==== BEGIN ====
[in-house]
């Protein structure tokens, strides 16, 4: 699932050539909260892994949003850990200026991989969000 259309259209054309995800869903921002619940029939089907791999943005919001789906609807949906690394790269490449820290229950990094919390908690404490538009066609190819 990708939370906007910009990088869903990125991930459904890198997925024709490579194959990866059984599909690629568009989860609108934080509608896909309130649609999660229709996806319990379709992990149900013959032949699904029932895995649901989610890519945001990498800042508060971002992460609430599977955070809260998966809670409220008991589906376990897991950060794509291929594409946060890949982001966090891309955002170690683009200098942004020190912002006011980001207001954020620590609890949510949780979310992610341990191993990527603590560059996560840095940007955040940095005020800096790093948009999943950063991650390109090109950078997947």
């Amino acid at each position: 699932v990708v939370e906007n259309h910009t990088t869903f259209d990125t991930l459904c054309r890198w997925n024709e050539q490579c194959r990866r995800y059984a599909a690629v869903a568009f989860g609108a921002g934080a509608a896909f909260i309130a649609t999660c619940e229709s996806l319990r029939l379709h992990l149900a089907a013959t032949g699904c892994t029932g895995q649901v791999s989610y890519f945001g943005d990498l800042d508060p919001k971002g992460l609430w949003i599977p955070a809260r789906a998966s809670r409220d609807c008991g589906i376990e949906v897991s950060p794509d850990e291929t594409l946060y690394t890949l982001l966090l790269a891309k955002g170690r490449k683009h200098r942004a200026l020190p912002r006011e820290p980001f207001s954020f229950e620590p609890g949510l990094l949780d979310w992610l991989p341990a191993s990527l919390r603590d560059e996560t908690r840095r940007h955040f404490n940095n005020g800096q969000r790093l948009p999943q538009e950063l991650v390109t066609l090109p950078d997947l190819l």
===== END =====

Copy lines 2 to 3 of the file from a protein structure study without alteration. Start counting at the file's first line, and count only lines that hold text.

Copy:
């Protein structure tokens, strides 16, 4: 699932050539909260892994949003850990200026991989969000 259309259209054309995800869903921002619940029939089907791999943005919001789906609807949906690394790269490449820290229950990094919390908690404490538009066609190819 990708939370906007910009990088869903990125991930459904890198997925024709490579194959990866059984599909690629568009989860609108934080509608896909309130649609999660229709996806319990379709992990149900013959032949699904029932895995649901989610890519945001990498800042508060971002992460609430599977955070809260998966809670409220008991589906376990897991950060794509291929594409946060890949982001966090891309955002170690683009200098942004020190912002006011980001207001954020620590609890949510949780979310992610341990191993990527603590560059996560840095940007955040940095005020800096790093948009999943950063991650390109090109950078997947």
């Amino acid at each position: 699932v990708v939370e906007n259309h910009t990088t869903f259209d990125t991930l459904c054309r890198w997925n024709e050539q490579c194959r990866r995800y059984a599909a690629v869903a568009f989860g609108a921002g934080a509608a896909f909260i309130a649609t999660c619940e229709s996806l319990r029939l379709h992990l149900a089907a013959t032949g699904c892994t029932g895995q649901v791999s989610y890519f945001g943005d990498l800042d508060p919001k971002g992460l609430w949003i599977p955070a809260r789906a998966s809670r409220d609807c008991g589906i376990e949906v897991s950060p794509d850990e291929t594409l946060y690394t890949l982001l966090l790269a891309k955002g170690r490449k683009h200098r942004a200026l020190p912002r006011e820290p980001f207001s954020f229950e620590p609890g949510l990094l949780d979310w992610l991989p341990a191993s990527l919390r603590d560059e996560t908690r840095r940007h955040f404490n940095n005020g800096q969000r790093l948009p999943q538009e950063l991650v390109t066609l090109p950078d997947l190819l």